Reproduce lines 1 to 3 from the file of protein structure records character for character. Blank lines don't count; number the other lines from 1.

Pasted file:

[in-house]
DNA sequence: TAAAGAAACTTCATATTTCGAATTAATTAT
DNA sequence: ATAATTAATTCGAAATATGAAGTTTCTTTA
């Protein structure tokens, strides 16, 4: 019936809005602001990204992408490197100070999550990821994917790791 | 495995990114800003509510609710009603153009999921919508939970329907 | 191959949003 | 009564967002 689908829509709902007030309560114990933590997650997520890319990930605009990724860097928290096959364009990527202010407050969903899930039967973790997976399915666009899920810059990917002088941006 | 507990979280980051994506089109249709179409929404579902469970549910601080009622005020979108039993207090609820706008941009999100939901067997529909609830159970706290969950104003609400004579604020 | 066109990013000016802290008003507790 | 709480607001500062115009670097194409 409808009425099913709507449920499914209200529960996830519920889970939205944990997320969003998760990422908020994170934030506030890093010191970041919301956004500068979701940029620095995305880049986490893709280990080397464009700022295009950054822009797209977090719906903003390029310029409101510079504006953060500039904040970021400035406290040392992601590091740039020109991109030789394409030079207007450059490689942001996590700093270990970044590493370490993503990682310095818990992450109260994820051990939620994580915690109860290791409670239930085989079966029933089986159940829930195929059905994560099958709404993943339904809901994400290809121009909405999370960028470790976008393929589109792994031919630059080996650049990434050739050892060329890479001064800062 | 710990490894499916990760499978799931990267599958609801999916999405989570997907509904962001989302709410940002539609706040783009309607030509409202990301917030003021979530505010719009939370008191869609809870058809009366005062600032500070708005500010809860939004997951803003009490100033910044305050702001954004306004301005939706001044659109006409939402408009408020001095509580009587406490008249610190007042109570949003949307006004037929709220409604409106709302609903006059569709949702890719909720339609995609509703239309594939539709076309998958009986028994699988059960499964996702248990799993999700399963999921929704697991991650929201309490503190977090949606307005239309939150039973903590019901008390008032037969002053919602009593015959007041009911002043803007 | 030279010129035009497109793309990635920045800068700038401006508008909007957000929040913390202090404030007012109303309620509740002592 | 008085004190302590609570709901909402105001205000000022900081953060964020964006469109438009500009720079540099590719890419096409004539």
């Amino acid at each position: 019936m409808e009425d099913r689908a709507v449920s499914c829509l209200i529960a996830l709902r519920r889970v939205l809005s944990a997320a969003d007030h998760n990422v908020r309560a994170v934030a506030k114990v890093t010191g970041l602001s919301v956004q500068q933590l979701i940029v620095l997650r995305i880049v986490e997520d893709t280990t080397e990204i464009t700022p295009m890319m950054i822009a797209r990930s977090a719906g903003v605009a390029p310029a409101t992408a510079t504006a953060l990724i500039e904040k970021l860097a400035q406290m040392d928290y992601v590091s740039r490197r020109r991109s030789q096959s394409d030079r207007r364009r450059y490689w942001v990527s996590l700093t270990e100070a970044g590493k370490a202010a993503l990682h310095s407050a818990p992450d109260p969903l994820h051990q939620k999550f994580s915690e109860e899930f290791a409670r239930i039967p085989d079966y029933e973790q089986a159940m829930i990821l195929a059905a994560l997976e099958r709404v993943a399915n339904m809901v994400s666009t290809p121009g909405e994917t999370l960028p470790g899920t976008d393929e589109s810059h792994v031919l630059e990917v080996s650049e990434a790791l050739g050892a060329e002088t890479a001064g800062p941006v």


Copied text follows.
[in-house]
DNA sequence: TAAAGAAACTTCATATTTCGAATTAATTAT
DNA sequence: ATAATTAATTCGAAATATGAAGTTTCTTTA